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Matatu operators risk hefty fines on music licences

Matatu Operators and concert promoters risk a fine of Sh500,000 following the reintroduction of music licenses by the new Music Copyright Society of Kenya (MCSK) CEO Ezekiel Mutua.

Speaking in Machakos, flanked by Performers Rights Society of Kenya (PRISK) and Kenya Association of Music Producers (KAMP) members, Mutua announced the reinstatement of the music licenses to establishments or events keen to use local music publicly.

The licenses were suspended in 2020 following the outbreak of the Corona virus pandemic to caution various businesses that use or play music for their own promotions.

“Following the pandemic that crippled businesses not only here in Kenya but globally, we are now laying strategies to get back on our feet. Part of those strategies is engagement with our clients. The work of Collective Management Organizations (MSCK, PRISK and KAMP), is not to kill or fight businesses. Our work principally is to collect and distribute royalties for our members. As we rise from the pandemic music plays a critical role both as a career and an avenue to create wealth and jobs,” Mutua stated.

With the reinstatement of the licenses, Mutua who replaced Milcah Kulati last month, stated that his organization will start forthwith issuing the licenses to the relevant parties with the intention of collecting enough money for distribution to their members.

The MCSK Chief Executive maintained, failure to pay for the licenses amounts to exploitation of artists who have worked hard to produce content but earn little in royalties.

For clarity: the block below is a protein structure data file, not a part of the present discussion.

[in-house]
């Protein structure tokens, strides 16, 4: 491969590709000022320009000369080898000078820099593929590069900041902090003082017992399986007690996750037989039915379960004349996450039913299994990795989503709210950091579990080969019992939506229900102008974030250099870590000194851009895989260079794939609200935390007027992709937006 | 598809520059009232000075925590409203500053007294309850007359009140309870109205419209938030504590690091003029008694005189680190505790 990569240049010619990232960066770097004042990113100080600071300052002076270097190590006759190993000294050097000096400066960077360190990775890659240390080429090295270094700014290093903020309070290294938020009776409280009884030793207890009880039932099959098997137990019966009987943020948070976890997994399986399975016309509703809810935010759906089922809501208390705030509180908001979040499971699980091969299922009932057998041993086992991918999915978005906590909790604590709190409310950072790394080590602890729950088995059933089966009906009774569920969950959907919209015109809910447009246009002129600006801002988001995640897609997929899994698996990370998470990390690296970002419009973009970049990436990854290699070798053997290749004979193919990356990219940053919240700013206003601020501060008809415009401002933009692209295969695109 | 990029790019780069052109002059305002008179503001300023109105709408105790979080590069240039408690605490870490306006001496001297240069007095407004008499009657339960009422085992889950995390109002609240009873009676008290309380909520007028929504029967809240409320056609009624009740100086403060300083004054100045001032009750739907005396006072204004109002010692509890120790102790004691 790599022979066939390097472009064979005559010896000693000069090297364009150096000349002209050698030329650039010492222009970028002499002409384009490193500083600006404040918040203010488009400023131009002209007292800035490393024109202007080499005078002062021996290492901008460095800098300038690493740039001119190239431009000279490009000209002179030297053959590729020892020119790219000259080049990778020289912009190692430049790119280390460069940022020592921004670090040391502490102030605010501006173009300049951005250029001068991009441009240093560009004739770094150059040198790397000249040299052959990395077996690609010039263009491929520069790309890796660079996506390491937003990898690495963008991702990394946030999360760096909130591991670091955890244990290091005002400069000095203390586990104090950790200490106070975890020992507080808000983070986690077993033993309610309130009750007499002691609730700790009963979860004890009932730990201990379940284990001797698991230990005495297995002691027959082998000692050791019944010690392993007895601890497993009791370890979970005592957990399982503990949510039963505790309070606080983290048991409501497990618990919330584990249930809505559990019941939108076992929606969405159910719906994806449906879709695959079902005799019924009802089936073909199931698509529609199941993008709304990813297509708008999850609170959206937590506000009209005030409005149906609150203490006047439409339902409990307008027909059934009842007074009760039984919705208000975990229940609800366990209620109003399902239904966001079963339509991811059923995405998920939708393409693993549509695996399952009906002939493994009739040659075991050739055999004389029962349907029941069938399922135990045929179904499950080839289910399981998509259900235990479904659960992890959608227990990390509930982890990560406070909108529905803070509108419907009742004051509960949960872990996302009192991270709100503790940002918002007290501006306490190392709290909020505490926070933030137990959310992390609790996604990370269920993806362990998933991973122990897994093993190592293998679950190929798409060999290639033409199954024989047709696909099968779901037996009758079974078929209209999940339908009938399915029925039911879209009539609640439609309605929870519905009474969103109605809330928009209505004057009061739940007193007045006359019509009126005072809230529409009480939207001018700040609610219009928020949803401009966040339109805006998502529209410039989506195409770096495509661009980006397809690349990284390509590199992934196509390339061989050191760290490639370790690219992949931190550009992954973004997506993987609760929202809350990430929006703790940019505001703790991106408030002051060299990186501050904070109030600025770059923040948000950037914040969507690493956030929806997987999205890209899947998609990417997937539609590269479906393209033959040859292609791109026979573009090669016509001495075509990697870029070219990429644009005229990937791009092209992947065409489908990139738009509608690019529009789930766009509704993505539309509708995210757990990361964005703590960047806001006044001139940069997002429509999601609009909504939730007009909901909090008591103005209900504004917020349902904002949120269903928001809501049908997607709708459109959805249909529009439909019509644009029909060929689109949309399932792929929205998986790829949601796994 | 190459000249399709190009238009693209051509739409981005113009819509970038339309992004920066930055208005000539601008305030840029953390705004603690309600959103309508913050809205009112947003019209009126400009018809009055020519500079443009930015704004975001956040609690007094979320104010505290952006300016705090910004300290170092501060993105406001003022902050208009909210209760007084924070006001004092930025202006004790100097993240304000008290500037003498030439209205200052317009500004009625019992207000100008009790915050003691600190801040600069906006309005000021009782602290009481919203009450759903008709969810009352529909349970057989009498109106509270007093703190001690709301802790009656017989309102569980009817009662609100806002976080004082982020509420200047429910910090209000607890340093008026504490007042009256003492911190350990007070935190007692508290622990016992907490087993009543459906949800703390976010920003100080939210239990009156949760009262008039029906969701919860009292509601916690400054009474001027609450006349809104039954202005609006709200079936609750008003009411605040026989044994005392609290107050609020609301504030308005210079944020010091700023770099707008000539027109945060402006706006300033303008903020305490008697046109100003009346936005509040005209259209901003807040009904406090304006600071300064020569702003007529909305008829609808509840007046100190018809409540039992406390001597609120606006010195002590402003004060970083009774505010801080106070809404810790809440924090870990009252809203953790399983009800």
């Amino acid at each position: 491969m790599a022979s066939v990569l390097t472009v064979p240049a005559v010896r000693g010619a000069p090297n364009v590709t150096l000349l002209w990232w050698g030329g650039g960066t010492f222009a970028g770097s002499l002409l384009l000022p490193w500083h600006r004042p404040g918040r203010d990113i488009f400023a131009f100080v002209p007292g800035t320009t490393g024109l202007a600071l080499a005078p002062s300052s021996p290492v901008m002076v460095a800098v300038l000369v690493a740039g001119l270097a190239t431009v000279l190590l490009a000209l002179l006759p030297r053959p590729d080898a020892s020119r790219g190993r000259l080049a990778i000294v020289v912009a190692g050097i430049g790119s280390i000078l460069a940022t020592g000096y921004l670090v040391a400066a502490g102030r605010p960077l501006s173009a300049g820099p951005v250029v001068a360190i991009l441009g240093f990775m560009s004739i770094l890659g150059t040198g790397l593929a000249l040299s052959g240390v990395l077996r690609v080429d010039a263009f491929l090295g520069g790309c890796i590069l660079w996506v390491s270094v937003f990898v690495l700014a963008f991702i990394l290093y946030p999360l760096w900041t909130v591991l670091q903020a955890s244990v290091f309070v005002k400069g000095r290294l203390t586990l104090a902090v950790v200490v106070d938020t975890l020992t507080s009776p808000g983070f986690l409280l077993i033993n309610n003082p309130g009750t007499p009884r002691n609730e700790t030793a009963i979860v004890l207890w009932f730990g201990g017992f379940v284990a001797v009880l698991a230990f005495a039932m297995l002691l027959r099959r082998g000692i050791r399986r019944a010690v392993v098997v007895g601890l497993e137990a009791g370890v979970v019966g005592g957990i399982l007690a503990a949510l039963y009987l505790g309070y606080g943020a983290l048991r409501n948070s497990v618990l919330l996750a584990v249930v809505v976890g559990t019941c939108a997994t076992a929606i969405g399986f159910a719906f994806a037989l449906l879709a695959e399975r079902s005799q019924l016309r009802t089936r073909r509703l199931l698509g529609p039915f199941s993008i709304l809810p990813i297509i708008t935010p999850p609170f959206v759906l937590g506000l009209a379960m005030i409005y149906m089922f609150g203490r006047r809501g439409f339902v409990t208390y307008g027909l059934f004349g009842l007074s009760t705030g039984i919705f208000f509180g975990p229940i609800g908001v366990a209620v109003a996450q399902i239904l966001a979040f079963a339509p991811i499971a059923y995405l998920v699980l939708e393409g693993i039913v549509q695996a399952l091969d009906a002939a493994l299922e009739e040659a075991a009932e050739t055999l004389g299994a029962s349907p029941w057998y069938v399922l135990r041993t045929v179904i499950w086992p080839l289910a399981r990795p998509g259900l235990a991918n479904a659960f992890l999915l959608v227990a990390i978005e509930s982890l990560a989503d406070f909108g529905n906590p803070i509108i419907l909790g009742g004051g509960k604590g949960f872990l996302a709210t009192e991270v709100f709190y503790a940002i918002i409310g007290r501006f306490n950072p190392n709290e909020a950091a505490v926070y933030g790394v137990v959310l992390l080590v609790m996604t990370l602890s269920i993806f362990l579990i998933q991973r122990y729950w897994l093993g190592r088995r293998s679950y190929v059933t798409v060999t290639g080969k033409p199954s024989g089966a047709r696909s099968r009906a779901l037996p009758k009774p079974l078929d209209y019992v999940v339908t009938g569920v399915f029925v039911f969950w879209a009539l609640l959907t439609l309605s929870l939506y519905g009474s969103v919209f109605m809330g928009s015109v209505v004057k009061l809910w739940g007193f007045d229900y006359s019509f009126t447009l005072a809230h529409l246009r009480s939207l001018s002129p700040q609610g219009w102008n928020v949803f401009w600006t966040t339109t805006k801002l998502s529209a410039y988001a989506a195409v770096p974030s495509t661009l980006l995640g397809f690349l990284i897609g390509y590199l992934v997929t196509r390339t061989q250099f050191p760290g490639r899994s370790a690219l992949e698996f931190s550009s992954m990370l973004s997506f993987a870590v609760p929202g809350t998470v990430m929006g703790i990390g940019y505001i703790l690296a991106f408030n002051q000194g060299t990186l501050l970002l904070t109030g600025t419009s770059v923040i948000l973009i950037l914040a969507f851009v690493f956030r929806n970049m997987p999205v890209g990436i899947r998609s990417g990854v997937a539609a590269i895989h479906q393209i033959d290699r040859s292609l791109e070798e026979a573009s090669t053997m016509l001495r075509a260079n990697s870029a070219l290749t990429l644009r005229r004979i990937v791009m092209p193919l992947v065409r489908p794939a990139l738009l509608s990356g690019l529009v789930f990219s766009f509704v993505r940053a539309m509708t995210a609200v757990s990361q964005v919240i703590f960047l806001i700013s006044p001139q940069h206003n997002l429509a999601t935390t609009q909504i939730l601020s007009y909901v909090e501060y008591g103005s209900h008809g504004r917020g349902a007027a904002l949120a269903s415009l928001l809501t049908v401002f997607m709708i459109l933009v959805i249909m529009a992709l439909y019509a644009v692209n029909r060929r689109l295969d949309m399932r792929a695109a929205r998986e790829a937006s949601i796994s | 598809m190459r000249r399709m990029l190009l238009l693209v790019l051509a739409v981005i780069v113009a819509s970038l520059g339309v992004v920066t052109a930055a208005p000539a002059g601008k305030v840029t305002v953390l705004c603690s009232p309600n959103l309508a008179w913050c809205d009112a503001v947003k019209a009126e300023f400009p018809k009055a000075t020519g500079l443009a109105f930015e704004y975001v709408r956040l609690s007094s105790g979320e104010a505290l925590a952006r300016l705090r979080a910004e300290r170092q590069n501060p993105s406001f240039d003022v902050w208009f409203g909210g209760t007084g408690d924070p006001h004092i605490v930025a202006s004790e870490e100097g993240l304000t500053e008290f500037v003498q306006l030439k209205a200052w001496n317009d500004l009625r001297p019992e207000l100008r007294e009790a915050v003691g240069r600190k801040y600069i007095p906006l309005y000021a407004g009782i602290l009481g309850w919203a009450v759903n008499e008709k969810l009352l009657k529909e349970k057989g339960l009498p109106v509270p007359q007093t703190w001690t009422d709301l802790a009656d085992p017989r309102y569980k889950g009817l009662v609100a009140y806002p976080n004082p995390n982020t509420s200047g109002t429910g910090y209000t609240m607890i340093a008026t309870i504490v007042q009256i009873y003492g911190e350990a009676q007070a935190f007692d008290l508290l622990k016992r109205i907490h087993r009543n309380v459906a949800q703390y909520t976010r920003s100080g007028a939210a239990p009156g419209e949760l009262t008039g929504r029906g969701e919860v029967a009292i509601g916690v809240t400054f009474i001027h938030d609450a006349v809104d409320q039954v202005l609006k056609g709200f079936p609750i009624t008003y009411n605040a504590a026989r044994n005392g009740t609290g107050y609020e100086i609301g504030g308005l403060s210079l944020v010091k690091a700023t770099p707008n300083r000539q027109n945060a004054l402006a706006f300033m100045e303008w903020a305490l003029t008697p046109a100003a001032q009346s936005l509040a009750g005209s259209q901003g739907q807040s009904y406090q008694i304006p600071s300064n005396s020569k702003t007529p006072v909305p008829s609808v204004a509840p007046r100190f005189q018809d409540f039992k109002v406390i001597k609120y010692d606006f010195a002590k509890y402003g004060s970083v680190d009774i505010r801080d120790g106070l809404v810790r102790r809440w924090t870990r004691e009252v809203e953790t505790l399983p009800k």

Mutua warned that persons or establishments who will not adhere to the collection rules as it has been the case with some in the past, they will be taken to court and charged with infringement of Section 38 of the Kenya Copyrights Act 2021.

According to the said Copyright Section 38 that provides provisions for offence and penalties for infringement, subsection (2) states that,
“Any person who causes a literary or musical work, an audio-visual work or a sound recording to be performed in public at a time when copyright subsists in such work or sound recording and where such performances is an infringement of that copyright shall be guilty of an offence unless he is able to prove that he had acted in good faith and had no reasonable grounds for supposing that copyright would or might be infringed”.

In such a scenario, Subsection (7) will take precedence stating,
“Any person guilty of an offence under subsection (2) shall be liable to a fine not exceeding Sh500,000 or to imprisonment for a term not exceeding four years or to both.

With this enforcement, bars, restaurants, hotels, salons, exhibitions, cyber cafes and banks will not be spared either.

This development comes just days after PRISK stirred an uproar by members after paying them royalties amounting to Sh1,215.